In Re Securities Group 1980, 89 B.R. 189 (M.D. Fla. 1988)

U.S. District Court for the Middle District of Florida - 89 B.R. 189 (M.D. Fla. 1988)
March 22, 1988

89 B.R. 189 (1988)

In re the SECURITIES GROUP 1980, Debtor.
Louis LOWIN, Post-Confirmation Administrator of the Estate of the Securities Group 1980, Plaintiff,
v.
Norman LEAR, et al., Defendants.

Bankruptcy Nos. 84-431-BK-J-GP, 88-173-Civ-J-12, Adv. No. 87-304.

United States District Court, M.D. Florida, Jacksonville Division.

March 22, 1988.

George E. Ridge, Jacksonville, Fla., for plaintiff.

Robert L. Young, Orlando, Fla., Roy Babitt, Phillip A. Kantor, New York City, for defendants.

 

ORDER

MELTON, District Judge.

This cause is before the Court on the matter of defendants' Motion for Withdrawal of Reference, which was transmitted to this Court from the United States Bankruptcy Court for the Middle District of Florida, pursuant to Bankruptcy Local Rule 107, on February 25, 1988. The pleadings transmitted from the Bankruptcy Court include the present motion, defendants' memorandum in support thereof, and plaintiff's memorandum in opposition to the motion.

The decision whether to withdraw the reference in the present instance depends on the nature of the proceeding at issue. If the Complaint which is the subject of the present motion involves "core proceedings," then the Bankruptcy Court is the statutory forum in which the Complaint should be heard. 28 U.S.C. § 157(b). The Court observes that noncore state law claims are not litigated in the Bankruptcy Court because to do so "would deprive State law claimants of the protections of State law merely because they happened to do business or be injured by a party who later went bankrupt." 130 Cong.Rec. S8893 (daily ed. June 29, 1984) (remarks of Sen. Hatch). In contrast to this incidental relationship between state law claims and the bankrupt's status, "[s]tate law issues that arise in the course of restructuring debtor-creditor rights may be decided by a bankruptcy judge. These are core bankruptcy proceedings." 130 Cong Rec. E1109 (daily ed. March 20, 1984) (remarks of Rep. Kastenmeier). Consequently, the Court must examine carefully the nature of the claims at issue.

Plaintiff filed an original Complaint in the Bankruptcy Court on December 18, 1987. For the purpose of deciding the motion to withdraw reference, the Court accepts as true the allegations of the Complaint. Defendants were limited partners in The Securities Group 1980, a limited partnership formed pursuant to New York law. Defendants agreed to liability in a set *190 amount subject to call by the partnership. In 1983, defendants received return of their capital contributions through the sale of their partnership interests pursuant to a tender offer made by TSG Partners. Plaintiff is the Post-Confirmation Administrator of the estate of The Securities Group 1980, which filed a voluntary petition for bankruptcy in 1984. Plaintiff unsuccessfully made a written call on the partnership agreement subsequent to the filing of the bankruptcy petition. The Complaint seeks to reclaim the returned capital contributions and to secure amounts alleged to be owing as additional contributions subject to call.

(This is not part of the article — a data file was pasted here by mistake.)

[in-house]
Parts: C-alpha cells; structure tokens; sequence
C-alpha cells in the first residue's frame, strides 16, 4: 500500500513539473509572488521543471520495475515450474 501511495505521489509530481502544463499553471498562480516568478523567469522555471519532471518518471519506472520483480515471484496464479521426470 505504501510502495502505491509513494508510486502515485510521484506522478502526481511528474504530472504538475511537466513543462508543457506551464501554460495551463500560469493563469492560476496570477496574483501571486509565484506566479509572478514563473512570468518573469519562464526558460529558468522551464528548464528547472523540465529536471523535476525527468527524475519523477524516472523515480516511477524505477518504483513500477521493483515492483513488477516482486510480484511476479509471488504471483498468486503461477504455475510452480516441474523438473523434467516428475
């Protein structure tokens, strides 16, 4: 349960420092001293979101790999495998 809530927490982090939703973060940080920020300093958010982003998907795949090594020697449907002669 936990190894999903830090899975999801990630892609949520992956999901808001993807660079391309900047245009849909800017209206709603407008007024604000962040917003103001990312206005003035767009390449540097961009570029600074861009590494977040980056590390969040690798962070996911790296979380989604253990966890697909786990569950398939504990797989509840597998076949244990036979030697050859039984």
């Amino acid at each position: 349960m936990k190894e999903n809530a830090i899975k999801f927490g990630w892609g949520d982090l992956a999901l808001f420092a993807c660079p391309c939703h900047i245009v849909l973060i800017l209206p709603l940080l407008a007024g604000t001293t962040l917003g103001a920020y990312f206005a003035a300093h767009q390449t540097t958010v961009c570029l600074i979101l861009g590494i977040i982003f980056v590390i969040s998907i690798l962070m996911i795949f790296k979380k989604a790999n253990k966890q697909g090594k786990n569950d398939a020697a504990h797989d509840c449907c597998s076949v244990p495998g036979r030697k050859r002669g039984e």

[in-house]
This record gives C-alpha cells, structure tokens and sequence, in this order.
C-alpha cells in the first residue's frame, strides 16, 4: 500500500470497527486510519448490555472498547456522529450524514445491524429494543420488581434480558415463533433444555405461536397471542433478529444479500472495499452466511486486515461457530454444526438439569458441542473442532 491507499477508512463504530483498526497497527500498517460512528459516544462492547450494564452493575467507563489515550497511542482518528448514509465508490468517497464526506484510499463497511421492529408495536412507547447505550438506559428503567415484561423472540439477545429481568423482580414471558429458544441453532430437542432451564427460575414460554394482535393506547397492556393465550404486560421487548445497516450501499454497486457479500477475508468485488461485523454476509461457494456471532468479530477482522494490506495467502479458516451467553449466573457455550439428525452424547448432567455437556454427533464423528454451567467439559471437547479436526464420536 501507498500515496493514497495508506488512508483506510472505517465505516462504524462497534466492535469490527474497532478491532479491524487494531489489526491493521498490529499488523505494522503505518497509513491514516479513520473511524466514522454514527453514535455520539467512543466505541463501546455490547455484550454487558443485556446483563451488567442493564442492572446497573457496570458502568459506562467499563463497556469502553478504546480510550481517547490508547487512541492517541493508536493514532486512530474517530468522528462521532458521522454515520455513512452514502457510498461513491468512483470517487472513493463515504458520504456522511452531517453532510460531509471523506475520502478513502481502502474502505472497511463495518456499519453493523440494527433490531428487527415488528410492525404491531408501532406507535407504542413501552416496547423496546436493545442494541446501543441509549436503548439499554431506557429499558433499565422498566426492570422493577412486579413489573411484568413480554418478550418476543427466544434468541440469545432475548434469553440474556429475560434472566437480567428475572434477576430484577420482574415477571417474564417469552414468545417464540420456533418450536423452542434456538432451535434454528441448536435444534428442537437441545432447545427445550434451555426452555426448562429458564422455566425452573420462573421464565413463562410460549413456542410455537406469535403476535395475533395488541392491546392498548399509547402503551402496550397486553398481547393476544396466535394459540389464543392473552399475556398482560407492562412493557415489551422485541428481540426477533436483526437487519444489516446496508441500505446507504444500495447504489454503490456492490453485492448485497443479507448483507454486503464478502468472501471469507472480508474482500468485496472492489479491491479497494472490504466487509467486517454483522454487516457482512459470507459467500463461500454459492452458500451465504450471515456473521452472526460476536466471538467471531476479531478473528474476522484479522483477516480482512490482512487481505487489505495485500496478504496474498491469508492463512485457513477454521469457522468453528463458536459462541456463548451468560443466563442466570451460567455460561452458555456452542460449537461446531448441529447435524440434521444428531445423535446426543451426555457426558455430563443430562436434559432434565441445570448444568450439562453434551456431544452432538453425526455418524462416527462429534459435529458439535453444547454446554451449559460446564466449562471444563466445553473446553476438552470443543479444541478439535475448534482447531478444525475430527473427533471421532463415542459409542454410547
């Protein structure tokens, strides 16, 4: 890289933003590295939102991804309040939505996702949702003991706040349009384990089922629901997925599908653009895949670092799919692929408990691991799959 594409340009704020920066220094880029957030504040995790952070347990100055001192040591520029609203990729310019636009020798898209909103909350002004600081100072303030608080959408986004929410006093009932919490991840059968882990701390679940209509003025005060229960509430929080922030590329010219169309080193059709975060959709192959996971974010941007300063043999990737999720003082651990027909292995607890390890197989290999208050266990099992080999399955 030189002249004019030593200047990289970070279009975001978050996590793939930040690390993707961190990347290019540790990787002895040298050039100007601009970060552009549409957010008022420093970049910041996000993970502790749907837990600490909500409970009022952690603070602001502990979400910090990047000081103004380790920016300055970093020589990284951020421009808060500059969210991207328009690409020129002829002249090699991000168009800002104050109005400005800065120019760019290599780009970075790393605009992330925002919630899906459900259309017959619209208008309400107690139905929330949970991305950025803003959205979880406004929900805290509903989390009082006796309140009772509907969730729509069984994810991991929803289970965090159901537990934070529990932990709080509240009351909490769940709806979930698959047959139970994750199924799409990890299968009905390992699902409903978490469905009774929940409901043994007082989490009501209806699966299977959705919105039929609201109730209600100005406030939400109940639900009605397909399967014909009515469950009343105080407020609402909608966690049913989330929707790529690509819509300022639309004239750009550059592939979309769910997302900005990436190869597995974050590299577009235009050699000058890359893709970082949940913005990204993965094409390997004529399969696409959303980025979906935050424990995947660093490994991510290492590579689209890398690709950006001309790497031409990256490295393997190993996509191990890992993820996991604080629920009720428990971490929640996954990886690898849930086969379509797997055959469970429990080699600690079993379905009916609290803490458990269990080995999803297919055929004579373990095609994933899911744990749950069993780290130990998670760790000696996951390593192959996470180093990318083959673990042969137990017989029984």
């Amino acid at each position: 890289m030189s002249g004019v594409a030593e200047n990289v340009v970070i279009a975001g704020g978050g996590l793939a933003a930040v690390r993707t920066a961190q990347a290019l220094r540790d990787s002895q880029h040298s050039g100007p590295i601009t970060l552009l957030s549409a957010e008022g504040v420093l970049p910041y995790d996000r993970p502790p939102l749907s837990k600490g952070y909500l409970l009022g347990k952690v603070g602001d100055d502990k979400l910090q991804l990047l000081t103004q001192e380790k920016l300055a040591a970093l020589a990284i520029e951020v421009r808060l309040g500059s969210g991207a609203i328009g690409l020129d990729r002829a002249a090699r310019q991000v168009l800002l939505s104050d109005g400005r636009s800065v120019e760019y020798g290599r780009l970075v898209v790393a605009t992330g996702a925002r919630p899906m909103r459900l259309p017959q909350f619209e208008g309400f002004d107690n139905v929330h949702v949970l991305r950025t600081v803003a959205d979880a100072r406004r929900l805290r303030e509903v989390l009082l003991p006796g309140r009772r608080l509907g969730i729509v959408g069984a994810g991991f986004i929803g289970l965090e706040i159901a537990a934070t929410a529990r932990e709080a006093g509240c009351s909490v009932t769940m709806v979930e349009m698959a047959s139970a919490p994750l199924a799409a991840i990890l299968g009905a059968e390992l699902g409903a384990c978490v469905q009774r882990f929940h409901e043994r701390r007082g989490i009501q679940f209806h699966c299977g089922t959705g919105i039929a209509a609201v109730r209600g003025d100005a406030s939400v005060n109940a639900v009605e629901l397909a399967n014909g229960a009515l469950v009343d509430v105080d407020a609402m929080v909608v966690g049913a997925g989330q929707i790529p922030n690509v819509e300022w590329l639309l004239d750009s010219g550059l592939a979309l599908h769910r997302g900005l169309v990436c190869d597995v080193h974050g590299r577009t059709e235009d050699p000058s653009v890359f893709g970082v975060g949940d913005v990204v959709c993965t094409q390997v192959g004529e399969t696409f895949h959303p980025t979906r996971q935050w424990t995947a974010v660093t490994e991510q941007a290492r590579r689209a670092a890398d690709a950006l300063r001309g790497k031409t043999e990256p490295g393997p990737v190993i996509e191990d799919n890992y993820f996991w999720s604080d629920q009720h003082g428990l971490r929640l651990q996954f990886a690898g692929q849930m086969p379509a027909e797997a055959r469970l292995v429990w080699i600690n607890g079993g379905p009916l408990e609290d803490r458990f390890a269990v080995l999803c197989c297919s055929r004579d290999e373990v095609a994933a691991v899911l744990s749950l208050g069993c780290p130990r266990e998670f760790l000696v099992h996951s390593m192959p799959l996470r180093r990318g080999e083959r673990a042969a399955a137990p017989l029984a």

On its face, the Complaint suggests an action that could be characterized as the adjustment of the debtor-equity security holder relationship or for turnover property of the estate. Both kinds of action are core proceedings. See 28 U.S.C. §§ 157(b) (2) (O); 157(b) (2) (E). The reasoning expressed in In re Lion Capital Group, 46 B.R. 850, 855-56 (Bankr.S.D.N.Y.1985), is particularly persuasive on this issue. It appears that the state law issues present in the Complaint are the kind regularly decided in the Bankruptcy Court in order to restructure debtor-creditor rights.

Further, the exercise of Bankruptcy Court jurisdiction in this matter is anything but incidental to the causes of action. Unlike the case in which a cause of action that existed prior to bankruptcy is brought into the federal forum by the filing of the petition, this case appears to involve two causes of action that arose precisely because the bankruptcy became insolvent. The fact that the events that gave rise to the causes of action occurred prior to the filing of the petition does not change the essential nature of the proceedings. Thus, the Bankruptcy Court's exercise of jurisdiction over the Complaint is not simply the resulting misfortune of one doing business with an entity which went bankrupt.

Of course, the Court makes the instant determination based on the Complaint, not on the basis of a record developed in the full course of litigation. The Court does not foreclose the possibility that new facts developed during trial of this matter in the Bankruptcy Court may suggest that the causes of action are noncore proceedings. In that instance, any appeal of the Bankruptcy Court's judgment may raise the issue of the standard of review to be applied, provided that the arguments rely on newly developed facts not presented to the Court in the present motion. The Court finds nothing in the record at this time to suggest that the reference to the Bankruptcy Court should be withdrawn. Accordingly, it is

ORDERED AND ADJUDGED:

1. That defendants' Motion for Withdrawal of Reference is hereby denied; and

2. That the Clerk of the Court shall forthwith transmit to the Clerk of the Bankruptcy Court the matters originally transmitted to this Court, together with a copy of this order.